Hawkwell Driving School - Driving lessons in Hockley, Rayleigh, Rochford, & Hullbridge.    Tel. 01702 204674

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Driving tips for learning to drive 4:

On a downhill pull-away all your vehicle control should be with the footbrake.

Other drivers will often give you a clue as to what they are going to do next by subtle changes in their speed or road position.

When you enter a new dual-carriageway give yourself a minute or so to assess the other drivers around you before you begin to overtake.

How you release the brake is as important as how you apply it.

Approach give-ways at a speed from which you can stop behind the line, until you can make the decision to go. You can't make the decision to go until you can see adequately.

When approaching a give-way, try not to make a snap decision to go, you need time to properly assess the traffic flow.

All gaps are not equal: you will find that you are able to take a smaller gap once you've been waiting at a give way for a while, and had time to think, than when you first arrive.

When there is more than one lane, keep precisely in yours. If you're not in the other lane, someone else will be.

It's no good looking if you don't see what you're looking at, and it's no good seeing if you don't do anything about it.

If you see something lying in the road, try to steer around it. If you wait until you can see if it is necessary to avoid it, you will run it over.

A right turn at traffic lights is the same as a right turn into a side road. Just keep left of centre, and give way to oncoming traffic.

Indicate to get into lane, even if the road just widens or the lanes just split.

Always too fast approaching roundabouts, or left turns? Try: Mirror - Signal - Brake

Trying to avoid something: steer away from it, before you look away from it.

Going into a situation too slowly just means that you delay people behind for a second. Going into a situation too fast means that you delay people behind for an hour, while you sort out the details of the accident.

If you try to keep rolling at a closed junction, you often see what's coming just at the point that you can't stop.

Slowing on a steep uphill ? Try not to brake, let the hill do the work.

Right turns should be done at right-angles.

The place you're most likely to be overtaken is when you are about to pull out around a parked car ?!

Traffic lights control stop-lines, not junctions. If there is no stop-line then the light is just a reminder.

A cyclist on the pavement is likely to swing out onto the road if they see pedestrians on the path ahead.

When manoeuvring to the left always stop before you look around to your right. Otherwise you may be in the process of swinging the front out towards something just as you see it.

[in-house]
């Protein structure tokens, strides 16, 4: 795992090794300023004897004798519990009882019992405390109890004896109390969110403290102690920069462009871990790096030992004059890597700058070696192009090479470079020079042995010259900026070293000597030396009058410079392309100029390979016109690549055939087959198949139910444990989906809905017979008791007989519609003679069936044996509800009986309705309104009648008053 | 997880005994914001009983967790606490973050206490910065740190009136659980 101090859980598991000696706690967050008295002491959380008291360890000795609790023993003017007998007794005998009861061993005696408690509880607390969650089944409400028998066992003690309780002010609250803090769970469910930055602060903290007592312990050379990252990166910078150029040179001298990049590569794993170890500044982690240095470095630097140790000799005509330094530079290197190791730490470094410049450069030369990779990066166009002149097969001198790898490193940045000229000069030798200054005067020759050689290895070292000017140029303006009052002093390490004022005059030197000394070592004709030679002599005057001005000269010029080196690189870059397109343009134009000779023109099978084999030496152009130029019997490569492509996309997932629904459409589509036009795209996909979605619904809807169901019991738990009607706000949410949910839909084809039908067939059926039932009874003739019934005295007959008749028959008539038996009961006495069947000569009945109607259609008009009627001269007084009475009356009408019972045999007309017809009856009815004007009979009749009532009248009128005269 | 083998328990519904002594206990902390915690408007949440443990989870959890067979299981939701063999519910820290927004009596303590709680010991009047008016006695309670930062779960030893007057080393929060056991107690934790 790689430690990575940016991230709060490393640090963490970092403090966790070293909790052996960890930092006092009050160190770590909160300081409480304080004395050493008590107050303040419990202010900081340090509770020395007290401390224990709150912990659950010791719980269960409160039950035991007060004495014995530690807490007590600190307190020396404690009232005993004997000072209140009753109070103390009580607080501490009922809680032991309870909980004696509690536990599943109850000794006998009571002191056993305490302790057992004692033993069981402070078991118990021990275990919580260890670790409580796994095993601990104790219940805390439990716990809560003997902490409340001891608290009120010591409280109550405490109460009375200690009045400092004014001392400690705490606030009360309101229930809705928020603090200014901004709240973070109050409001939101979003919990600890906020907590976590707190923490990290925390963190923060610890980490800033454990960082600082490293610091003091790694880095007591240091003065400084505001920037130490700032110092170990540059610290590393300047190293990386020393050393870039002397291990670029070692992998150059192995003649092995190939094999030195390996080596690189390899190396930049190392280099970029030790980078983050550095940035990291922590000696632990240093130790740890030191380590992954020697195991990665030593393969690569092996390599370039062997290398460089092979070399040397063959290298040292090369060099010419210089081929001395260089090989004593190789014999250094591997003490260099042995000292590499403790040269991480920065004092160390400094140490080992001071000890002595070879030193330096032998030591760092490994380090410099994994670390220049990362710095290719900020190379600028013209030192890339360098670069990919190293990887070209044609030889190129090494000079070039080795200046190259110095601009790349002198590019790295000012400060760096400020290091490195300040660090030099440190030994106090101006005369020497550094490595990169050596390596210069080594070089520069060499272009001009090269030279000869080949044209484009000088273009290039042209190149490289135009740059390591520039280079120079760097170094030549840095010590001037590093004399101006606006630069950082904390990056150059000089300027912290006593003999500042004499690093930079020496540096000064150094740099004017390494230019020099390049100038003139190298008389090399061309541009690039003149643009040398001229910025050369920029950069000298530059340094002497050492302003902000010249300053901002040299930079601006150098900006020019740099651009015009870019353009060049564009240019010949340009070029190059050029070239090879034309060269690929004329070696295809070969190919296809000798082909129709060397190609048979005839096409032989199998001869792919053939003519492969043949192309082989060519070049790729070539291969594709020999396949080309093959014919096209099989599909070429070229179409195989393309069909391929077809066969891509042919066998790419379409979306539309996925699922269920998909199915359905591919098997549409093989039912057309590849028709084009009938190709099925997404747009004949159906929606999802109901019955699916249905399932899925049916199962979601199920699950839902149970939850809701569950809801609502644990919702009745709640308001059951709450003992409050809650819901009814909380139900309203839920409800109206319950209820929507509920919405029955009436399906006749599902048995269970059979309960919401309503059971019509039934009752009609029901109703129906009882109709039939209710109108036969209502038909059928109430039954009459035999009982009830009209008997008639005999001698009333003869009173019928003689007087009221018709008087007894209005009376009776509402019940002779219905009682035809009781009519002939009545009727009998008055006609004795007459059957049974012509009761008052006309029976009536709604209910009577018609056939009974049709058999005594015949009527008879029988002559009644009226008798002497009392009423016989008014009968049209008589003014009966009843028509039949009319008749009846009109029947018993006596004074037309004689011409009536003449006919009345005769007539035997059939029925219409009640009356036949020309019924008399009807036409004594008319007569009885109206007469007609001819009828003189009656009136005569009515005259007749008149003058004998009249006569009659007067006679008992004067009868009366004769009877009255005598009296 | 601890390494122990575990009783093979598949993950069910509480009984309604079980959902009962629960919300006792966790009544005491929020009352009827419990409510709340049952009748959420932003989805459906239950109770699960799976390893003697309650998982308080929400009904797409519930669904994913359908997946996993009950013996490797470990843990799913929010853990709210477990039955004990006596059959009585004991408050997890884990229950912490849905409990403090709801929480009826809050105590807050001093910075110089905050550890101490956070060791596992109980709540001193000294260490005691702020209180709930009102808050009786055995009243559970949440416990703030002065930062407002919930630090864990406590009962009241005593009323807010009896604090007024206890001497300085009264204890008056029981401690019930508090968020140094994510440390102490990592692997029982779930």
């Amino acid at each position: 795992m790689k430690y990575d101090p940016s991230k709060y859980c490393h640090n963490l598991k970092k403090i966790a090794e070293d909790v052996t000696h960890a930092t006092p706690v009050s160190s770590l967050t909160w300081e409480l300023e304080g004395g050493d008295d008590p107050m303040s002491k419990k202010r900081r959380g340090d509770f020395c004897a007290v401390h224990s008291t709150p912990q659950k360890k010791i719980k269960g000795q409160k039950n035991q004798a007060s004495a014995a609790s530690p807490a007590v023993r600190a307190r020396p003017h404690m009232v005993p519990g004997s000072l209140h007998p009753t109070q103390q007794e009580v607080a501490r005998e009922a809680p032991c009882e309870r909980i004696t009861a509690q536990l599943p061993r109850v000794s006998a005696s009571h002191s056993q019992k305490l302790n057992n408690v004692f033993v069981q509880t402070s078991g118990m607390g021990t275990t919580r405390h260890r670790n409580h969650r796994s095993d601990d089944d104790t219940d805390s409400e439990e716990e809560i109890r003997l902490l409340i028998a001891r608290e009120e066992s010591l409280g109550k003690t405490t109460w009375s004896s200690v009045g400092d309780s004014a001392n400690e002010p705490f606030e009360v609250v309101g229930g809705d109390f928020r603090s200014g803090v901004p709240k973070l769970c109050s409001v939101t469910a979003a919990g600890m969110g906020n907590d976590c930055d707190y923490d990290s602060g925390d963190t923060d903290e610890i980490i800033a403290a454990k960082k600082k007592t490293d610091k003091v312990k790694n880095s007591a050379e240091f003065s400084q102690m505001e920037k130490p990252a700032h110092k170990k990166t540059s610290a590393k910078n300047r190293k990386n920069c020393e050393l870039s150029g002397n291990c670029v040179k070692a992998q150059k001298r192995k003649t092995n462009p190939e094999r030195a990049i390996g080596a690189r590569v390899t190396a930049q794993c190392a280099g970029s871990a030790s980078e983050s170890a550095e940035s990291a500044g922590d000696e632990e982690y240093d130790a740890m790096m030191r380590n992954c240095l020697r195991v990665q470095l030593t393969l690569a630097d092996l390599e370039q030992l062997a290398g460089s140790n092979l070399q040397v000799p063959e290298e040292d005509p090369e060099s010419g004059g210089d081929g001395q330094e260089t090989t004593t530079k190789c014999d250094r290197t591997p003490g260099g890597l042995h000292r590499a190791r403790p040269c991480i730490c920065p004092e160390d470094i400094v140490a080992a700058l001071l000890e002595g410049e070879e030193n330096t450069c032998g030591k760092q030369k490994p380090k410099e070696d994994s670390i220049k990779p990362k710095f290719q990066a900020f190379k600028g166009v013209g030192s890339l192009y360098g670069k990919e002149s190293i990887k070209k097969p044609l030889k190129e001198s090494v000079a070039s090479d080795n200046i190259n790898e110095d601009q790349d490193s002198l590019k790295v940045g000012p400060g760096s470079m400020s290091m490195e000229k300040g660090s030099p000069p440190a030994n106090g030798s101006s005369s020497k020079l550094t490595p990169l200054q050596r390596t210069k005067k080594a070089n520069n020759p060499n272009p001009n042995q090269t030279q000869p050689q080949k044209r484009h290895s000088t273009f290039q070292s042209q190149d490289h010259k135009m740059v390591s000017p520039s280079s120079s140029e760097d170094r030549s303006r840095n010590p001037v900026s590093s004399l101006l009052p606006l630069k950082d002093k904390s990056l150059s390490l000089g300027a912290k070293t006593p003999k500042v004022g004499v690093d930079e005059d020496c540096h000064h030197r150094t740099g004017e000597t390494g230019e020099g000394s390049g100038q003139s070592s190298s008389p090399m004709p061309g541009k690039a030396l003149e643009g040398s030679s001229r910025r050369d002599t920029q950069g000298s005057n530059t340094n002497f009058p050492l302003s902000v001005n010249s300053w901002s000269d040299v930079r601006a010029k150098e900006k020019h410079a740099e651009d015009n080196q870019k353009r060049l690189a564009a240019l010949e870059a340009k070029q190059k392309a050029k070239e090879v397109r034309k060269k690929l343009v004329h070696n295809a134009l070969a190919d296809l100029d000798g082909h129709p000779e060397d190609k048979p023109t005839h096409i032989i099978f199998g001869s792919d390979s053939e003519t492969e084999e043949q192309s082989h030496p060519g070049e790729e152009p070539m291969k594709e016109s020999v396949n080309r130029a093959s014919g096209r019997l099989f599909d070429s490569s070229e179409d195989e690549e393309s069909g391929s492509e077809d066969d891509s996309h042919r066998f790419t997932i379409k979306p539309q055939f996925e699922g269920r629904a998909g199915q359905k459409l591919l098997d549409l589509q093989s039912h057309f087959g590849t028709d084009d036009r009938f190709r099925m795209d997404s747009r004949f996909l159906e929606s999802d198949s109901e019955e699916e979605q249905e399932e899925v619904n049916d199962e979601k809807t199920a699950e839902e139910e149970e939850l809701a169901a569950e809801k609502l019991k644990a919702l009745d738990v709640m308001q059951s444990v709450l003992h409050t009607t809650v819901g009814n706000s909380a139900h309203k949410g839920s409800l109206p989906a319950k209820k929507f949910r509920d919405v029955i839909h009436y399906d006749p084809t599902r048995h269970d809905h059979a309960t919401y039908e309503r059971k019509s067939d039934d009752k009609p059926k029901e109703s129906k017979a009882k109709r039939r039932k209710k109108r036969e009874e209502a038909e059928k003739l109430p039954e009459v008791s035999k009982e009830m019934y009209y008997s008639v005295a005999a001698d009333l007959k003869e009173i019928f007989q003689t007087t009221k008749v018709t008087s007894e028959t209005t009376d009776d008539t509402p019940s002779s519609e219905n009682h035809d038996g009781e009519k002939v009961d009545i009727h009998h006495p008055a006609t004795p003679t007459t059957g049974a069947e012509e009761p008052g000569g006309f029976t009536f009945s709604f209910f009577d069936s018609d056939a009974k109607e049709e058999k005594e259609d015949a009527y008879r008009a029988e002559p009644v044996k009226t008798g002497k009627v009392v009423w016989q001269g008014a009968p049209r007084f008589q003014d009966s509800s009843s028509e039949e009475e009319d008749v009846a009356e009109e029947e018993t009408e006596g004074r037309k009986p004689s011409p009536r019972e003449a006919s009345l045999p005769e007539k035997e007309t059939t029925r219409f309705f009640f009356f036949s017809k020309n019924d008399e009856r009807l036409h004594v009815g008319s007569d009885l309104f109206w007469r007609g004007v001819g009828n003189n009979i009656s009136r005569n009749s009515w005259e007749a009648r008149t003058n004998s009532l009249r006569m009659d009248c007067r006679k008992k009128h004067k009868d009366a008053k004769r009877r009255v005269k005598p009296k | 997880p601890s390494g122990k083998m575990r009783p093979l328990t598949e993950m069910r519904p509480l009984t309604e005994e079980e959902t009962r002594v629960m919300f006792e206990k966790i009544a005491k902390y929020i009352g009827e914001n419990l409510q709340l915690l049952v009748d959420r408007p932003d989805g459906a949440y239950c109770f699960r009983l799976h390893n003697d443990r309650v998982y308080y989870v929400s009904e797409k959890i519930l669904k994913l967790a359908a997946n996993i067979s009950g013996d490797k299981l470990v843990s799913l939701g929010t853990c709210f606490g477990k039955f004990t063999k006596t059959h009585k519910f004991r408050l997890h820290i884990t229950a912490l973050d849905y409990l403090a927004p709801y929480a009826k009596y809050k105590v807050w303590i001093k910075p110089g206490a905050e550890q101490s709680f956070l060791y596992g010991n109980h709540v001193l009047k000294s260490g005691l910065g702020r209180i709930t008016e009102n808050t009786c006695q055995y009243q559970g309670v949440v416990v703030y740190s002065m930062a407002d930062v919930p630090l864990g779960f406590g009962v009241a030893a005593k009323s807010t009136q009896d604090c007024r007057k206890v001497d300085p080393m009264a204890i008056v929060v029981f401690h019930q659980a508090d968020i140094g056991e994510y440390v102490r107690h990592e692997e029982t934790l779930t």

In a muddle? Sort out your speed and steering. Everything else can wait until you've got time.

You always need first gear when you stop, but you don't need to stop to put it into first gear.

When you see a speed limit sign, repeat what it says to yourself 3 times. That way you won't forget what the speed limit is 30 seconds later.

When meeting other traffic- slow down into a closing gap, accelerate into an opening gap.

If you are dropping into the drains when you are driving, you are too close to the kerb.

When steering the first part of the turn is the important part. An efficient turn-in means that you can begin to straighten earlier.

Push-pull steering promotes better speed control when turning.

When overtaking parked cars - some road widths are wide enough to make you think you can get through, but are narrow enough so that you can't.

Try not to drive into situations assuming that everything will all work out as planned, sometimes it won't.

Whilst on a roundabout you can change lanes by moving away from the centre, but not towards the centre.

When you indicate you need to re-enforce the message that you are giving to other drivers by altering your speed or position as well. Look for other drivers doing the same. An indicator never tells the whole story !

If you have a choice of two lanes going in the same direction, it is best to choose the left of the two, because it's less complicated. If you're in the right-hand-lane you have the problem of dealing with the vehicles on your left that you're overtaking. If you're in the left-hand-lane the traffic on your right has the problem of dealing with you.

Whenever you are on a two lane section and you think you may have to turn right ahead, try to position yourself so that you don't have another vehicle alongside you.

When pulling out at a roundabout; don't wait to see where someone is going, if they are so far away it doesn't matter where they are going.

When emerging; sometimes it's more about letting other people see you, and giving them time to react, than it is about you seeing them.






Teaching people to drive for over 30 years! Professional driving lessons with
Alan J Barker BA DSA ADI. Covering Hockley, Rayleigh, Rochford, & Hullbridge areas